On to some tech info on the cars for those who are interested.
All cars run a common race chassis and common safety cell or cage assembly onto which the common suspension parts and various body structures for the different makes are attached.
5.0 Litre V8 Engines are unique to each manufacturer and intriguingly we have the American based pushrod motors from Ford and GM Holden running competitively alongside the four valve Nissan OHC mill. The engines are controlled brilliantly by having control camshafts, max 10:1 compression ratios and Rev limits of 7500R/min.
Engines do have freedoms to move power bands & shift the grunt to a degree, up or down the rev band but all engines are limited to a max Total BHP across the rev range (will explain how they do this in future posts)
Racing fuel is a 85/15% blend of Ethenol and Petrol (E85) with a Ron Octane of 115
The combination of specs noted above make for excellent power (630 to 640 Bhp for all engines) and brilliant reliability. Engines do roughly 3000km between teardowns ( they call servicing) and most components last to 6000Km.
Gearboxes are in fact transaxle assemblies mounted at the rear of the car and have sequential shift patterns like a motor bike. Axle ratios are stipulated for the various tracks by the race organisers.
Aerodynamic performance is homologated on each body type allowed into the race programme. Both downforce and aero are known factors and all car types go through extensive testing to ensure similar performance between brands.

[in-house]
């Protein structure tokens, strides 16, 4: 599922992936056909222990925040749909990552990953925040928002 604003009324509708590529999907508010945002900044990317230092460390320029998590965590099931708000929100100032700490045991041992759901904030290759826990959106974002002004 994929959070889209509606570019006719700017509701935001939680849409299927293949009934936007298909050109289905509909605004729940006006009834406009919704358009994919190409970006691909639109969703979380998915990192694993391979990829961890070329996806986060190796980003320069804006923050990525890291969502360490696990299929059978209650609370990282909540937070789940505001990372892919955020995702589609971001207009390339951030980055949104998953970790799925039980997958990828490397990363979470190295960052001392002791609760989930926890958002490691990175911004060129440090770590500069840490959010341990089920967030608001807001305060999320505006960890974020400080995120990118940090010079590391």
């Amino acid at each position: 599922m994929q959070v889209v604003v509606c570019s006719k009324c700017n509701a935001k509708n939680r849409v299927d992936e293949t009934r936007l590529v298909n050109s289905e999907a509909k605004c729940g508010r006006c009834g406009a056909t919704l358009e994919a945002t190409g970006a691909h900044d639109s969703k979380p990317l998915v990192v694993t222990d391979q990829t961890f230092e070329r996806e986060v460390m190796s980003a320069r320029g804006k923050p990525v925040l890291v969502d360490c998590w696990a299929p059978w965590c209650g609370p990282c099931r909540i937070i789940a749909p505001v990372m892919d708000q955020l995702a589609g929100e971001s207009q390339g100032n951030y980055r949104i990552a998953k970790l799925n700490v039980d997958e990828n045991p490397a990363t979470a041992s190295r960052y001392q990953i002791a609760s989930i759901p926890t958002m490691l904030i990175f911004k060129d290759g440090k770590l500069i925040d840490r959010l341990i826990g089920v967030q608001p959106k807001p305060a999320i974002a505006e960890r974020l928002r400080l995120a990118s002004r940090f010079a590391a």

Tyres are control tyres supplied by Dunlop and available in two compounds
The power and aero achieved allows maximum speeds of 300km/h at Bathurst and that is in a bend called The Chase….spectacular to watch the cars dancing through that right hander.
Some of the adjustments able to be controlled by the driver include fuel mixture (lean, rich for fuel saving), roll bars front/rear and brake balance.
All the above may sound controlling but necessary. The regs provide the two aspects absolutely critical to good racing, similar performance and first class reliability. With those two aspects in the bag it eventually comes down to car set-up, driver capability and to a small degree, the ingenuity of engineers on minor areas allowed on engine freedoms …..and that is exactly what we see on the track. At the last race at Sandown, qualifying had the top 24 cars 1.06 sec apart…..